Home Health Doctors urge Canada to make it legal to pay for sperm, eggs — even if people ‘line up’ to make a quick buck

Doctors urge Canada to make it legal to pay for sperm, eggs — even if people ‘line up’ to make a quick buck

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The federal government should overturn a 13-year-old ban and make it legal to pay people to be surrogate mothers or donate sperm or eggs, Canada’s fertility specialists are urging in a major new policy position.

The Canadian Fertility and Andrology Society suggests the public has become more comfortable with “assisted reproduction” generally, and that it’s time to permit carefully regulated commercialization of the key human ingredients.

The 2004 law allows surrogates and donors of egg and sperm to be reimbursed for expenses, but makes it a crime to pay them fees.

We’re left with a position where the law is quite piece-meal and I think Canadians are at a disadvantage

The rule has rarely been enforced, and widely flouted by fertility brokers and others.

Even so, the criminal ban has “severely limited” the number of donors and surrogates available to would-be parents, says the society in its position statement.

“There is an altruistic element to it, but I’ve honestly in my career never met someone who is willing to do that for free for a stranger,” Dr. Jeff Roberts, the association’s president, said in an interview Friday. “But there may be a sizeable number willing to do it if at least they’re compensated for wages and some of their time.”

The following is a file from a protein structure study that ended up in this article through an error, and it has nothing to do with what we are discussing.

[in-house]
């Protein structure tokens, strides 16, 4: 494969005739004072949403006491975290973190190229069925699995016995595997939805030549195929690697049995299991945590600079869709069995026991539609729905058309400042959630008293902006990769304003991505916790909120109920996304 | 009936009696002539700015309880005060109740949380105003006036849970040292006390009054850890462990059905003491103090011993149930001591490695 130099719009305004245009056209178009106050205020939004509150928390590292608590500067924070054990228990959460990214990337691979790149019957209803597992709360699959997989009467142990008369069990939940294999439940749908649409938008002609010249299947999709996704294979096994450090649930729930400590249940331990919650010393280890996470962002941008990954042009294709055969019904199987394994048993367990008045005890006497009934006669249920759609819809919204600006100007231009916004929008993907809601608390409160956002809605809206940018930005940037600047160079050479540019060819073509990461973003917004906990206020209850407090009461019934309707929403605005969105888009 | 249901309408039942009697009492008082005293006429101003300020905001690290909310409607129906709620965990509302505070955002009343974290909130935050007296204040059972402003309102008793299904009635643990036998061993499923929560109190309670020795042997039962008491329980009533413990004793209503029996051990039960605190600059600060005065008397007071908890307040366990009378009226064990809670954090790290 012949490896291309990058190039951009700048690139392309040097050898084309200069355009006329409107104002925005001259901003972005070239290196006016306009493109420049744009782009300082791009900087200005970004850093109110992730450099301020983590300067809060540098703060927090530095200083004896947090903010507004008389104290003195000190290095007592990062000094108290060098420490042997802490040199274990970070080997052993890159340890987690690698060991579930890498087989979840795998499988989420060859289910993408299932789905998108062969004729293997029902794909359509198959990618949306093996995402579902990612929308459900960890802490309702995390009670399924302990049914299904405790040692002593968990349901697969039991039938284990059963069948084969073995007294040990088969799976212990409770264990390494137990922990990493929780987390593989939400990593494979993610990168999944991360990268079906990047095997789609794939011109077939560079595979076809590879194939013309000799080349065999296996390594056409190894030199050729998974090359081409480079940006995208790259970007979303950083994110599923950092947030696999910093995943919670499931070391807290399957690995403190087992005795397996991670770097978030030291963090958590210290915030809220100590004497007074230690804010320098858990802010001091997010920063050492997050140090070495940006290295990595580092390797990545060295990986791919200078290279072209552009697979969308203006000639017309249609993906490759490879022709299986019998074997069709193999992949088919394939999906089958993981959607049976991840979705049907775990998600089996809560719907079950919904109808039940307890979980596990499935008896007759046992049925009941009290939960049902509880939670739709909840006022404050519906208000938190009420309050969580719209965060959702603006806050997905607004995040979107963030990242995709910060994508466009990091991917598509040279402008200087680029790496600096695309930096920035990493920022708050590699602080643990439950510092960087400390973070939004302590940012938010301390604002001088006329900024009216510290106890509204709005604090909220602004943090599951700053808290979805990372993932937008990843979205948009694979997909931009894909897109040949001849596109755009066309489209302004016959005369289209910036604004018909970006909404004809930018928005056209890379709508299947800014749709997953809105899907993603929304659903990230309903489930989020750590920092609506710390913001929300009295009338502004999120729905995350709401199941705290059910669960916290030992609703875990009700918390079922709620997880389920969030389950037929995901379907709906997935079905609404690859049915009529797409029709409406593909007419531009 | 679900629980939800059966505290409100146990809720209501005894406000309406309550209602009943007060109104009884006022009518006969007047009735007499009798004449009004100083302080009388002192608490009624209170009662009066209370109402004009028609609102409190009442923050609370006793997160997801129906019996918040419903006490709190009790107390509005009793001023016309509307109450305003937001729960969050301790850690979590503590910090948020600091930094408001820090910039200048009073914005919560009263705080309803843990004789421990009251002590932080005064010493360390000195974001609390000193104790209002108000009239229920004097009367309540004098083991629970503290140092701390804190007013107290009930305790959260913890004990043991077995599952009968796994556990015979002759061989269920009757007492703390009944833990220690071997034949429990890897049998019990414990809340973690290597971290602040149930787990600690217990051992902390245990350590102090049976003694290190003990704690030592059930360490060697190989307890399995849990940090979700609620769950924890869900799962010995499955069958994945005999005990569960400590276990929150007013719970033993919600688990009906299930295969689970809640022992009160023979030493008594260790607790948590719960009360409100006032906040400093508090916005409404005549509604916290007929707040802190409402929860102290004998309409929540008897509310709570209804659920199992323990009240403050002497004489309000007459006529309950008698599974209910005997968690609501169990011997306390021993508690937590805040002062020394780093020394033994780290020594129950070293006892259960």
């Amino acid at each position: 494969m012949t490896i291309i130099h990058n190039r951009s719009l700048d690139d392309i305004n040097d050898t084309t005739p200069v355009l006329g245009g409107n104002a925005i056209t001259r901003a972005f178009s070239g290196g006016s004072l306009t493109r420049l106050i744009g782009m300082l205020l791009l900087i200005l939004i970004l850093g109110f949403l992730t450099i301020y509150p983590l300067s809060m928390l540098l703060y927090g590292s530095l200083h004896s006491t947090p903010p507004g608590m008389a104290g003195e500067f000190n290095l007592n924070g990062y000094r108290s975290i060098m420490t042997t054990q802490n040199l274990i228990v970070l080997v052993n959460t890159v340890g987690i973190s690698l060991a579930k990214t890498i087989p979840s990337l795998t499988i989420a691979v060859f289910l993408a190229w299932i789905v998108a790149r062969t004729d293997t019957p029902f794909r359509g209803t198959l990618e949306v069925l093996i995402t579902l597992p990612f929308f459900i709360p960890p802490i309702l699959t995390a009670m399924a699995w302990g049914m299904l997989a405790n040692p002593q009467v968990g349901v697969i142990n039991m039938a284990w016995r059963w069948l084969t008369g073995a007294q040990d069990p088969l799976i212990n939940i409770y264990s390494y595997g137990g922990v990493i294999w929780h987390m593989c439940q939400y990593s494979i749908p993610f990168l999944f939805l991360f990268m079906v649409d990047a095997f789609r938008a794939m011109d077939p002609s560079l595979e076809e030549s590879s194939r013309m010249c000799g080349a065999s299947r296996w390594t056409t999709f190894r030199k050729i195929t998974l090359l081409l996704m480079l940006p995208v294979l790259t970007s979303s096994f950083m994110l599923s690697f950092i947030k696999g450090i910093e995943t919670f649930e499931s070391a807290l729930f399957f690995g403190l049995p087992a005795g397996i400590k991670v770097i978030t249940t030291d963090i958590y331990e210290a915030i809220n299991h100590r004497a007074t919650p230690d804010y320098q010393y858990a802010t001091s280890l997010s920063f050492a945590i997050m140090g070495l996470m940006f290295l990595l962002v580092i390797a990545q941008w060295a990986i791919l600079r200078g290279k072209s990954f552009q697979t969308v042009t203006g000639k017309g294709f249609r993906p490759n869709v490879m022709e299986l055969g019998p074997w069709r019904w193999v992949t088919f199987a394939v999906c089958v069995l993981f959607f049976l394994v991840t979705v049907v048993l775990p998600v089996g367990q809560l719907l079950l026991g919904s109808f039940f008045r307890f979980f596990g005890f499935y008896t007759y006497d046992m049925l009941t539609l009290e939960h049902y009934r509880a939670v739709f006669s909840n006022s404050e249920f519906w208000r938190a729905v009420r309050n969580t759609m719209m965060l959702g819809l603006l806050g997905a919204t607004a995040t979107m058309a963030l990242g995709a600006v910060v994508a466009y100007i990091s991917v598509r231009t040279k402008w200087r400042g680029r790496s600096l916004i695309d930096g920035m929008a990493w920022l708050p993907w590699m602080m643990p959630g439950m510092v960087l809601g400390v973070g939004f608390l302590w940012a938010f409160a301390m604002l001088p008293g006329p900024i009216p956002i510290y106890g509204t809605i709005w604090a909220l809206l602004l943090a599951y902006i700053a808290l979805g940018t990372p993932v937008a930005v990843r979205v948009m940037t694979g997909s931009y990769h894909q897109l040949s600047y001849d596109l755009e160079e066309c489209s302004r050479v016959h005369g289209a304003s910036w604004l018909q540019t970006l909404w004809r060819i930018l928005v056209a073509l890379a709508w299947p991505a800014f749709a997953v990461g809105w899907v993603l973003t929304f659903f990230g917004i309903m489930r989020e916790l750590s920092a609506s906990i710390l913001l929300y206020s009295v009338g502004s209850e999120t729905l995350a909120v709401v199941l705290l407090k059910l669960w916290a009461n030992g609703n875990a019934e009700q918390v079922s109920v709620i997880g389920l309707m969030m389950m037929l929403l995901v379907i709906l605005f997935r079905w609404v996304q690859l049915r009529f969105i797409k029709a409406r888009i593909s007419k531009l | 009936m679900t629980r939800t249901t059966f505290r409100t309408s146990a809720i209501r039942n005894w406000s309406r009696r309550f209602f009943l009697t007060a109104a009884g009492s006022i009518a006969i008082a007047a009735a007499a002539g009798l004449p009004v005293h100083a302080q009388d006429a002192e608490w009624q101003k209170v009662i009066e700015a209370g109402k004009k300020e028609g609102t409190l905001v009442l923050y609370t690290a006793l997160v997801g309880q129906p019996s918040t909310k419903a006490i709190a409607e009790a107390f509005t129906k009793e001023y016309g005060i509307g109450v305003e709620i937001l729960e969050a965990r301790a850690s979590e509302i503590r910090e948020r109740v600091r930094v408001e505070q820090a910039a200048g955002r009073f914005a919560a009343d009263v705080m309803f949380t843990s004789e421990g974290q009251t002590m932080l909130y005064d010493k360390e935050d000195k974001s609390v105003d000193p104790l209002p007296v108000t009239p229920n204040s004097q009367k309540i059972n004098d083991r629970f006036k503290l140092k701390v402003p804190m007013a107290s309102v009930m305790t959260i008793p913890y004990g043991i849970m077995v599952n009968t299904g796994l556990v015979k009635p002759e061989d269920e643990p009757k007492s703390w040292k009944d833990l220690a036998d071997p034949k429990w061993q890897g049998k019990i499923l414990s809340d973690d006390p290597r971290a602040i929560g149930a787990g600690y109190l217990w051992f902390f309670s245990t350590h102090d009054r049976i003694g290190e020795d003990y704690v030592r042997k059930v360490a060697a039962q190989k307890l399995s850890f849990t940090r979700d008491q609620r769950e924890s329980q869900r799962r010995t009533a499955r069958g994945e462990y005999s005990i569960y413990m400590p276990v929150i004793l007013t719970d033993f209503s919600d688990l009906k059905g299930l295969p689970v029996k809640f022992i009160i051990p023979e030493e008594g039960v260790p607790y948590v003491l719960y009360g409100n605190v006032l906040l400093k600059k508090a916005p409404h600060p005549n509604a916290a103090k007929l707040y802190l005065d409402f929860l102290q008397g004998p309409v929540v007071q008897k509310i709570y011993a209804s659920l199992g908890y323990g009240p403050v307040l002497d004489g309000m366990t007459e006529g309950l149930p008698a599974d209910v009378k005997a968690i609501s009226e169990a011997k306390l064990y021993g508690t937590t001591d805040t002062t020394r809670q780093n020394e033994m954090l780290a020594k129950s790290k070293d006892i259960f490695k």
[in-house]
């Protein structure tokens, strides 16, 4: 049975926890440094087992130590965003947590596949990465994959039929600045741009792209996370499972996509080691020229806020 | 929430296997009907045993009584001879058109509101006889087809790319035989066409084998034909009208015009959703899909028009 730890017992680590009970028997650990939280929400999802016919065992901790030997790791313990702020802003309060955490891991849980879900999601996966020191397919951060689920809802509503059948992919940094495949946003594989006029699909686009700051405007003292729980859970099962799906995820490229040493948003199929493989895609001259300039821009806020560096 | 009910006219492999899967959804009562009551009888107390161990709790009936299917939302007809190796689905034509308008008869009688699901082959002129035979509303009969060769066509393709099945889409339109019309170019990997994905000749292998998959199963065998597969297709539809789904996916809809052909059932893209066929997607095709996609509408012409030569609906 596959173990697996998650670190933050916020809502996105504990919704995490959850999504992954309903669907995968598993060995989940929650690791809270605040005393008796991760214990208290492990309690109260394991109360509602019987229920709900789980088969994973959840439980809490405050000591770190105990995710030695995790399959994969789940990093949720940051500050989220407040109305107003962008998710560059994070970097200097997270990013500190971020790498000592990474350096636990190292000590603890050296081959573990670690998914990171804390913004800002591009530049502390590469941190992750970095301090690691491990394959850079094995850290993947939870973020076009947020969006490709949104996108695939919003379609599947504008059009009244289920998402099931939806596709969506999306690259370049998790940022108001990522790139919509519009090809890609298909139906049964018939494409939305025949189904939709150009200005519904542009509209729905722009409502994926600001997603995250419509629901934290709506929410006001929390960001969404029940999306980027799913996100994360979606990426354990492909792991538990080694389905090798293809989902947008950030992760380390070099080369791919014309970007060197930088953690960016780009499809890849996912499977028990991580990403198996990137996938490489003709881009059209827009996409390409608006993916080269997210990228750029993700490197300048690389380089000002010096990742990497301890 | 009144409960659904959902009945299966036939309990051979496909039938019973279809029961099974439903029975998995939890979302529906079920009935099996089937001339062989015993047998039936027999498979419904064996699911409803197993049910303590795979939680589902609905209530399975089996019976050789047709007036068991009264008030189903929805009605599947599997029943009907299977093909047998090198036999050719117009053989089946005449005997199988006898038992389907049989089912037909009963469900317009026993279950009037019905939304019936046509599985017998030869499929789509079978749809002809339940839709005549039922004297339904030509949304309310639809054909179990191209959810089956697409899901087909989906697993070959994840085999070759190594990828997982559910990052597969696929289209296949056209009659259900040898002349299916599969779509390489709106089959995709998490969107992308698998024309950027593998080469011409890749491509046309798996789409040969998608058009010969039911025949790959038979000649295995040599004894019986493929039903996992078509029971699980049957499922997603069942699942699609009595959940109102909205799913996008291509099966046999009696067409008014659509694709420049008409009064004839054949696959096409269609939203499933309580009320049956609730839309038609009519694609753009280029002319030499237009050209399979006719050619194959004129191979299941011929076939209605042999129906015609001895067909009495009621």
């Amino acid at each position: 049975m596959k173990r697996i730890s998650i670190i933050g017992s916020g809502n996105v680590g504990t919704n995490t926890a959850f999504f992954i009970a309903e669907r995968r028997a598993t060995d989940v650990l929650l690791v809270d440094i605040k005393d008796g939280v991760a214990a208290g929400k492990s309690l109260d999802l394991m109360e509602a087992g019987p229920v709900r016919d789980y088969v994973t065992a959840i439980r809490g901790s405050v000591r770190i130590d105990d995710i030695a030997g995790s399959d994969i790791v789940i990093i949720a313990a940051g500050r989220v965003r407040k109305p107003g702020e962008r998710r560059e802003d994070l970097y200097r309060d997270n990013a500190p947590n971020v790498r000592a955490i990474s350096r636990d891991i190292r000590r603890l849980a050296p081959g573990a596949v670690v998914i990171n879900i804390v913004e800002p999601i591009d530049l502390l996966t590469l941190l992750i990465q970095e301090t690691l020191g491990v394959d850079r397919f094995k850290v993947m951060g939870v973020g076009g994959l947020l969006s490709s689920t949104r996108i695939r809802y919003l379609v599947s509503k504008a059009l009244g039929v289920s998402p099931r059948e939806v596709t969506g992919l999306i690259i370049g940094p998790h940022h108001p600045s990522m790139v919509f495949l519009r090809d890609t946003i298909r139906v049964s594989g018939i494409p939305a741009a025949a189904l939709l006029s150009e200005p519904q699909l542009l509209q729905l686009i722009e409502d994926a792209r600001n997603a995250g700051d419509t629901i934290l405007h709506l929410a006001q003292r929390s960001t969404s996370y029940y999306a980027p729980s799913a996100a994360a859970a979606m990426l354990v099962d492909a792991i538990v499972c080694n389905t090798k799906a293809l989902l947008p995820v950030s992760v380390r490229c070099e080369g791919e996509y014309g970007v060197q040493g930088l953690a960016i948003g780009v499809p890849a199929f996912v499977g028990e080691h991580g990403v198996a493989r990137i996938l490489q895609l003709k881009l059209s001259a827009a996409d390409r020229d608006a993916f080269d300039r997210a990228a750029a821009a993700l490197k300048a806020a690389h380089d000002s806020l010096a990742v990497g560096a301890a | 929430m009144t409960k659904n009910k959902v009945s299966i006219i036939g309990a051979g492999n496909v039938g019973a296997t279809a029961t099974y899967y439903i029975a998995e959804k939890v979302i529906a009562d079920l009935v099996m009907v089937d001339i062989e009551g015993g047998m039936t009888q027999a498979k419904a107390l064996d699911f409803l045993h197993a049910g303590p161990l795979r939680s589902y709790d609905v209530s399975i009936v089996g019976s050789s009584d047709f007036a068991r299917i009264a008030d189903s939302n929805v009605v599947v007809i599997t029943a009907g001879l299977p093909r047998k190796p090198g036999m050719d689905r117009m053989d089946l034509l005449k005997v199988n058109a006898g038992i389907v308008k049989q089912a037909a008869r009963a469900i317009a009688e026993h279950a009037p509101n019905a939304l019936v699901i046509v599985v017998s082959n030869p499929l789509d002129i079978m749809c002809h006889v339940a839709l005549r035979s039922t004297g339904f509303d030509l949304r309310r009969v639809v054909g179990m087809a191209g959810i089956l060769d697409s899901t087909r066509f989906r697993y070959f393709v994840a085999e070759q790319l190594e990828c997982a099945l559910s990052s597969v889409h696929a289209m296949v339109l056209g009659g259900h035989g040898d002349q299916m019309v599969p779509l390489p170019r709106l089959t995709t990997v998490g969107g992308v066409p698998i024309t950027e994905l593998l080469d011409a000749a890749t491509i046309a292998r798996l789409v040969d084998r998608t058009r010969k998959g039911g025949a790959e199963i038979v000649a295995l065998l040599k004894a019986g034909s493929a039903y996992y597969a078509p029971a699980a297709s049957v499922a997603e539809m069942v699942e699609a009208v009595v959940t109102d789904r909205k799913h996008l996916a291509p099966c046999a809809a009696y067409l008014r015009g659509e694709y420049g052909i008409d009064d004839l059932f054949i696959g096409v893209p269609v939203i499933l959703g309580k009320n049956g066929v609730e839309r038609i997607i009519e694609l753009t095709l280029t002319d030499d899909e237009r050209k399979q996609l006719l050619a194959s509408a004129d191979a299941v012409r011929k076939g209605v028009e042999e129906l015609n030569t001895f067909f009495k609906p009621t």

As it is, many people in Canada wait indefinitely to have children, resort to reproductive tourism in other countries or import eggs and sperm from the United States, where compensating donors is legal, the group says.

Canadians are at a disadvantage “in terms of managing their own fertility care,” said Sherry Levitan, a lawyer and member of the society’s board.

She suggested the government could set maximum allowable payments, rates that would be reasonable but not “life-altering.”

Eric Morrissette, a spokesman for Health Canada, said the government is aware of the society’s position, but is working now on clarifying what expenses can be paid to donors and surrogates, as well as other assisted-reproduction regulations.

The law was implemented after a Royal Commission and extensive debate in Parliament, the consensus being at the time that Canadians were opposed to the “commodification” of human sperm, eggs and wombs.

One bio-ethicist who studies the field said she’s still concerned about the impact of paying people to rent out their uterus, or give up sperm or eggs.

The latter involves the female donor taking powerful fertility drugs and undergoing a minor surgical procedure, noted Juliet Guichon, a University of Calgary professor.

“It sounds like the (society) would like to open the door to a sort of fee-for-service system, where money is promised and people line up to sell their eggs or sperm or gestational capacity,” she said. “People who find themselves in difficult financial circumstances will do this … for the purpose of defraying their debt or paying for university tuition.”

Guichon said she suspects the society’s real reason for recommending the change is to generate more business by expanding the pool of donors and surrogates.

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